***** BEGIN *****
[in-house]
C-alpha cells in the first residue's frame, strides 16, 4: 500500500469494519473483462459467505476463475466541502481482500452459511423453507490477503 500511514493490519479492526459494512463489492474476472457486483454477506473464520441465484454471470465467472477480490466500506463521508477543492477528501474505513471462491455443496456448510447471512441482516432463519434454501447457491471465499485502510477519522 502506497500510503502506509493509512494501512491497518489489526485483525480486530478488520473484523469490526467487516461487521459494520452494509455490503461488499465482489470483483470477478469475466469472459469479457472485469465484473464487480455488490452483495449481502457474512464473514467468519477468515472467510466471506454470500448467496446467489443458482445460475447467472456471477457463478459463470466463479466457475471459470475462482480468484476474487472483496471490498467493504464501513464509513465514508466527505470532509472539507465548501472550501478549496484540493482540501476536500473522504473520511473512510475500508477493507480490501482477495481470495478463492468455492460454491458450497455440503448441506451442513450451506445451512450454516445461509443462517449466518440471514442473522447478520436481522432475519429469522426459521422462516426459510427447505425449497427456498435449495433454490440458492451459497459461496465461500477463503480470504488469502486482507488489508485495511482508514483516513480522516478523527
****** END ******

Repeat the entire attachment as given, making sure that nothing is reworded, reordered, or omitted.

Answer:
[in-house]
C-alpha cells in the first residue's frame, strides 16, 4: 500500500469494519473483462459467505476463475466541502481482500452459511423453507490477503 500511514493490519479492526459494512463489492474476472457486483454477506473464520441465484454471470465467472477480490466500506463521508477543492477528501474505513471462491455443496456448510447471512441482516432463519434454501447457491471465499485502510477519522 502506497500510503502506509493509512494501512491497518489489526485483525480486530478488520473484523469490526467487516461487521459494520452494509455490503461488499465482489470483483470477478469475466469472459469479457472485469465484473464487480455488490452483495449481502457474512464473514467468519477468515472467510466471506454470500448467496446467489443458482445460475447467472456471477457463478459463470466463479466457475471459470475462482480468484476474487472483496471490498467493504464501513464509513465514508466527505470532509472539507465548501472550501478549496484540493482540501476536500473522504473520511473512510475500508477493507480490501482477495481470495478463492468455492460454491458450497455440503448441506451442513450451506445451512450454516445461509443462517449466518440471514442473522447478520436481522432475519429469522426459521422462516426459510427447505425449497427456498435449495433454490440458492451459497459461496465461500477463503480470504488469502486482507488489508485495511482508514483516513480522516478523527